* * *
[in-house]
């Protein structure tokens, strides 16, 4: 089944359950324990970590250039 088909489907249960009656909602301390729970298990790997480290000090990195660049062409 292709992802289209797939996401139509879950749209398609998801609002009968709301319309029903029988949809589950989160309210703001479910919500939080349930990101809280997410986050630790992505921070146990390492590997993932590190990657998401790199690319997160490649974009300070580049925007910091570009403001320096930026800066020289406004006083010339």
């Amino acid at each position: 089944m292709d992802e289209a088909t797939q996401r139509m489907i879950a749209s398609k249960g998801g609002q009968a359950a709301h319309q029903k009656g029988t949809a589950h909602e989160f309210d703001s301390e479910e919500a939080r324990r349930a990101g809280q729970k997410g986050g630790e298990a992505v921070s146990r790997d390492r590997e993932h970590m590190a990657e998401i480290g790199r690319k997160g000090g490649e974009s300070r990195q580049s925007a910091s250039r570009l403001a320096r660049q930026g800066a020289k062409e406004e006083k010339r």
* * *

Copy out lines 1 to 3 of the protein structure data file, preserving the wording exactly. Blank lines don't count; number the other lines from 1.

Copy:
[in-house]
């Protein structure tokens, strides 16, 4: 089944359950324990970590250039 088909489907249960009656909602301390729970298990790997480290000090990195660049062409 292709992802289209797939996401139509879950749209398609998801609002009968709301319309029903029988949809589950989160309210703001479910919500939080349930990101809280997410986050630790992505921070146990390492590997993932590190990657998401790199690319997160490649974009300070580049925007910091570009403001320096930026800066020289406004006083010339």
């Amino acid at each position: 089944m292709d992802e289209a088909t797939q996401r139509m489907i879950a749209s398609k249960g998801g609002q009968a359950a709301h319309q029903k009656g029988t949809a589950h909602e989160f309210d703001s301390e479910e919500a939080r324990r349930a990101g809280q729970k997410g986050g630790e298990a992505v921070s146990r790997d390492r590997e993932h970590m590190a990657e998401i480290g790199r690319k997160g000090g490649e974009s300070r990195q580049s925007a910091s250039r570009l403001a320096r660049q930026g800066a020289k062409e406004e006083k010339r």